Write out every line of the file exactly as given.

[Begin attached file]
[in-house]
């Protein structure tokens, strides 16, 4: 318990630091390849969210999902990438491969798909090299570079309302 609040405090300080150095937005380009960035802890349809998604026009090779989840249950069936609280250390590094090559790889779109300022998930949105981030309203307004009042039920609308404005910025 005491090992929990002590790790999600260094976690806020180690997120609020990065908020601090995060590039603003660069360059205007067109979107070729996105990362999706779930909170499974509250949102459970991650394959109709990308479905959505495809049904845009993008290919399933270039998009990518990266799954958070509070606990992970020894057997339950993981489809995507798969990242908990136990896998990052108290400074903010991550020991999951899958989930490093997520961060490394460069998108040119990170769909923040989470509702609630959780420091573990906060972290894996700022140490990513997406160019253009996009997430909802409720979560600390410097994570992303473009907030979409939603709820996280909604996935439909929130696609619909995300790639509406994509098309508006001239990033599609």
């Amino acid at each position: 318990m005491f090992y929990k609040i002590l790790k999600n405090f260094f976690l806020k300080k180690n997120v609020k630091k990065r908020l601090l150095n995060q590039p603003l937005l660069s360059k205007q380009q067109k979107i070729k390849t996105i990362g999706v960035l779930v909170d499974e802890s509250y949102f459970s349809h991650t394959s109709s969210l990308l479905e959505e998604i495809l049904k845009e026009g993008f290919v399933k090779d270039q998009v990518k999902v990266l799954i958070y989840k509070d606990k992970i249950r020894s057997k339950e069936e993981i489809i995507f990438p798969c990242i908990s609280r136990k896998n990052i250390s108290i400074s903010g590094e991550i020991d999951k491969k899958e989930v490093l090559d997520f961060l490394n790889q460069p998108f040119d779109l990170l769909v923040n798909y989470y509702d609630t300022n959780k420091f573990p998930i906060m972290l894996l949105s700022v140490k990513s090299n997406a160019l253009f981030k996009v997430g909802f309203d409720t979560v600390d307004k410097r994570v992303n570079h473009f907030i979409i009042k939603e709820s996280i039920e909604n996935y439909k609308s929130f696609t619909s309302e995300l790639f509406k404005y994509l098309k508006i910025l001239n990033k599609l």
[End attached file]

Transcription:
[in-house]
């Protein structure tokens, strides 16, 4: 318990630091390849969210999902990438491969798909090299570079309302 609040405090300080150095937005380009960035802890349809998604026009090779989840249950069936609280250390590094090559790889779109300022998930949105981030309203307004009042039920609308404005910025 005491090992929990002590790790999600260094976690806020180690997120609020990065908020601090995060590039603003660069360059205007067109979107070729996105990362999706779930909170499974509250949102459970991650394959109709990308479905959505495809049904845009993008290919399933270039998009990518990266799954958070509070606990992970020894057997339950993981489809995507798969990242908990136990896998990052108290400074903010991550020991999951899958989930490093997520961060490394460069998108040119990170769909923040989470509702609630959780420091573990906060972290894996700022140490990513997406160019253009996009997430909802409720979560600390410097994570992303473009907030979409939603709820996280909604996935439909929130696609619909995300790639509406994509098309508006001239990033599609």
């Amino acid at each position: 318990m005491f090992y929990k609040i002590l790790k999600n405090f260094f976690l806020k300080k180690n997120v609020k630091k990065r908020l601090l150095n995060q590039p603003l937005l660069s360059k205007q380009q067109k979107i070729k390849t996105i990362g999706v960035l779930v909170d499974e802890s509250y949102f459970s349809h991650t394959s109709s969210l990308l479905e959505e998604i495809l049904k845009e026009g993008f290919v399933k090779d270039q998009v990518k999902v990266l799954i958070y989840k509070d606990k992970i249950r020894s057997k339950e069936e993981i489809i995507f990438p798969c990242i908990s609280r136990k896998n990052i250390s108290i400074s903010g590094e991550i020991d999951k491969k899958e989930v490093l090559d997520f961060l490394n790889q460069p998108f040119d779109l990170l769909v923040n798909y989470y509702d609630t300022n959780k420091f573990p998930i906060m972290l894996l949105s700022v140490k990513s090299n997406a160019l253009f981030k996009v997430g909802f309203d409720t979560v600390d307004k410097r994570v992303n570079h473009f907030i979409i009042k939603e709820s996280i039920e909604n996935y439909k609308s929130f696609t619909s309302e995300l790639f509406k404005y994509l098309k508006i910025l001239n990033k599609l």